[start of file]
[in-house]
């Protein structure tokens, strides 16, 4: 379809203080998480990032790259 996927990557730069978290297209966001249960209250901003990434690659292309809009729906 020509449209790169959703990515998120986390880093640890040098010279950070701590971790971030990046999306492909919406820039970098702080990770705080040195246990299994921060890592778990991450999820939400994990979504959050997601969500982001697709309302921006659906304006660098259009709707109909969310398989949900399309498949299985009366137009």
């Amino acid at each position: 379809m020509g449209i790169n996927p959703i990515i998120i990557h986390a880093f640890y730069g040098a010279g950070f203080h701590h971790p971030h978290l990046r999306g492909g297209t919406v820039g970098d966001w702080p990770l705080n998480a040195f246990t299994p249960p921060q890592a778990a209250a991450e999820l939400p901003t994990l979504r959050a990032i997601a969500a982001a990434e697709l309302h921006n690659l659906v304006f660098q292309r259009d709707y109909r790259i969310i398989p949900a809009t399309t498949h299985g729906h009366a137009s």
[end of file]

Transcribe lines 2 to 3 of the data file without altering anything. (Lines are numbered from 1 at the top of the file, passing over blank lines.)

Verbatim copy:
């Protein structure tokens, strides 16, 4: 379809203080998480990032790259 996927990557730069978290297209966001249960209250901003990434690659292309809009729906 020509449209790169959703990515998120986390880093640890040098010279950070701590971790971030990046999306492909919406820039970098702080990770705080040195246990299994921060890592778990991450999820939400994990979504959050997601969500982001697709309302921006659906304006660098259009709707109909969310398989949900399309498949299985009366137009």
């Amino acid at each position: 379809m020509g449209i790169n996927p959703i990515i998120i990557h986390a880093f640890y730069g040098a010279g950070f203080h701590h971790p971030h978290l990046r999306g492909g297209t919406v820039g970098d966001w702080p990770l705080n998480a040195f246990t299994p249960p921060q890592a778990a209250a991450e999820l939400p901003t994990l979504r959050a990032i997601a969500a982001a990434e697709l309302h921006n690659l659906v304006f660098q292309r259009d709707y109909r790259i969310i398989p949900a809009t399309t498949h299985g729906h009366a137009s």